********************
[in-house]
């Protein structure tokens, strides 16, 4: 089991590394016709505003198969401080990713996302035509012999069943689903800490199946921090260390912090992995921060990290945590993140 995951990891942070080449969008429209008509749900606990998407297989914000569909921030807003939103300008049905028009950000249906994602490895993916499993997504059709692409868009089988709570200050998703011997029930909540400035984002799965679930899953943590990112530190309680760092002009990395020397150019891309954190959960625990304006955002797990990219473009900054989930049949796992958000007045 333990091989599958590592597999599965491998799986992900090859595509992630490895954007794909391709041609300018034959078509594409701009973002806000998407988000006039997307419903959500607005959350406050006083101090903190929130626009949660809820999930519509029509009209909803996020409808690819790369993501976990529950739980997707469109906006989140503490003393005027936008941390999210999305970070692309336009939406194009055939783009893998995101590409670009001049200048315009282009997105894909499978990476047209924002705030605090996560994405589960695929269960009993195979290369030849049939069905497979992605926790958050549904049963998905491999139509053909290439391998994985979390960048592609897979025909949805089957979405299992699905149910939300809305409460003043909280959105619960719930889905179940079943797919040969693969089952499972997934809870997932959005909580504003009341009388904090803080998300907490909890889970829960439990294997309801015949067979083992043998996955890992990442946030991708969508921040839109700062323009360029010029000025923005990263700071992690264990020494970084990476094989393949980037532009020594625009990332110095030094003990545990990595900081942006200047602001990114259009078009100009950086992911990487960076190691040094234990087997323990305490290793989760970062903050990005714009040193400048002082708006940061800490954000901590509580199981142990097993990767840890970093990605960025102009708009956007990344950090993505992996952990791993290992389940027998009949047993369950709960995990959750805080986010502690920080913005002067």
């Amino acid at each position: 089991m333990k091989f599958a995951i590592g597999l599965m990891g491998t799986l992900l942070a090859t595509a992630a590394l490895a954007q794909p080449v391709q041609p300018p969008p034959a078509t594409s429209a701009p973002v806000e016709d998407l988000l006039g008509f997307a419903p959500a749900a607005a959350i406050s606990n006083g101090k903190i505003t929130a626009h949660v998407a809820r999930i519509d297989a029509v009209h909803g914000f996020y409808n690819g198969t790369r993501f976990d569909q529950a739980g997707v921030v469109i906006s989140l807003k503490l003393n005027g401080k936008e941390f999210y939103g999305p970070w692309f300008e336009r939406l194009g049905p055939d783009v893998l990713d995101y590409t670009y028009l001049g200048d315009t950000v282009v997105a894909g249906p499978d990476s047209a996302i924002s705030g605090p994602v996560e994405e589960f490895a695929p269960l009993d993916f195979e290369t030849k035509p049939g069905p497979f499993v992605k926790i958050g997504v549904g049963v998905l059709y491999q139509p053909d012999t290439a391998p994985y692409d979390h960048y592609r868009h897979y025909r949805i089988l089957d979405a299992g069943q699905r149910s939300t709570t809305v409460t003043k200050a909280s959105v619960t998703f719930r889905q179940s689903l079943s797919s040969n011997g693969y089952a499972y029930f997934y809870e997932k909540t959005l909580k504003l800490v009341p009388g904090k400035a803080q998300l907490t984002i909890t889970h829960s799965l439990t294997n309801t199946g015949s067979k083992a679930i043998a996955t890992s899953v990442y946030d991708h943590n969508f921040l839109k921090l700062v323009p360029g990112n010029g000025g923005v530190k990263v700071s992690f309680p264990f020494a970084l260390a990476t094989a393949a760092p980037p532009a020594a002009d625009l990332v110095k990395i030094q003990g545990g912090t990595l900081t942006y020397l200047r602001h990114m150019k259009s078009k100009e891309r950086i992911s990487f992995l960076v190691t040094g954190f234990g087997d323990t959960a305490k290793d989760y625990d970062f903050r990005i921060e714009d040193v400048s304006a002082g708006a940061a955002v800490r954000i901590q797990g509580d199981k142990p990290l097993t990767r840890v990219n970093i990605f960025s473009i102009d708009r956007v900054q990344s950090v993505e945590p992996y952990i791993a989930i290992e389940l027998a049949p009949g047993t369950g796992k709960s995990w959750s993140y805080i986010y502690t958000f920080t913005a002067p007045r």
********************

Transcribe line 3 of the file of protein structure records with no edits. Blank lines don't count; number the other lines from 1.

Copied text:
């Amino acid at each position: 089991m333990k091989f599958a995951i590592g597999l599965m990891g491998t799986l992900l942070a090859t595509a992630a590394l490895a954007q794909p080449v391709q041609p300018p969008p034959a078509t594409s429209a701009p973002v806000e016709d998407l988000l006039g008509f997307a419903p959500a749900a607005a959350i406050s606990n006083g101090k903190i505003t929130a626009h949660v998407a809820r999930i519509d297989a029509v009209h909803g914000f996020y409808n690819g198969t790369r993501f976990d569909q529950a739980g997707v921030v469109i906006s989140l807003k503490l003393n005027g401080k936008e941390f999210y939103g999305p970070w692309f300008e336009r939406l194009g049905p055939d783009v893998l990713d995101y590409t670009y028009l001049g200048d315009t950000v282009v997105a894909g249906p499978d990476s047209a996302i924002s705030g605090p994602v996560e994405e589960f490895a695929p269960l009993d993916f195979e290369t030849k035509p049939g069905p497979f499993v992605k926790i958050g997504v549904g049963v998905l059709y491999q139509p053909d012999t290439a391998p994985y692409d979390h960048y592609r868009h897979y025909r949805i089988l089957d979405a299992g069943q699905r149910s939300t709570t809305v409460t003043k200050a909280s959105v619960t998703f719930r889905q179940s689903l079943s797919s040969n011997g693969y089952a499972y029930f997934y809870e997932k909540t959005l909580k504003l800490v009341p009388g904090k400035a803080q998300l907490t984002i909890t889970h829960s799965l439990t294997n309801t199946g015949s067979k083992a679930i043998a996955t890992s899953v990442y946030d991708h943590n969508f921040l839109k921090l700062v323009p360029g990112n010029g000025g923005v530190k990263v700071s992690f309680p264990f020494a970084l260390a990476t094989a393949a760092p980037p532009a020594a002009d625009l990332v110095k990395i030094q003990g545990g912090t990595l900081t942006y020397l200047r602001h990114m150019k259009s078009k100009e891309r950086i992911s990487f992995l960076v190691t040094g954190f234990g087997d323990t959960a305490k290793d989760y625990d970062f903050r990005i921060e714009d040193v400048s304006a002082g708006a940061a955002v800490r954000i901590q797990g509580d199981k142990p990290l097993t990767r840890v990219n970093i990605f960025s473009i102009d708009r956007v900054q990344s950090v993505e945590p992996y952990i791993a989930i290992e389940l027998a049949p009949g047993t369950g796992k709960s995990w959750s993140y805080i986010y502690t958000f920080t913005a002067p007045r």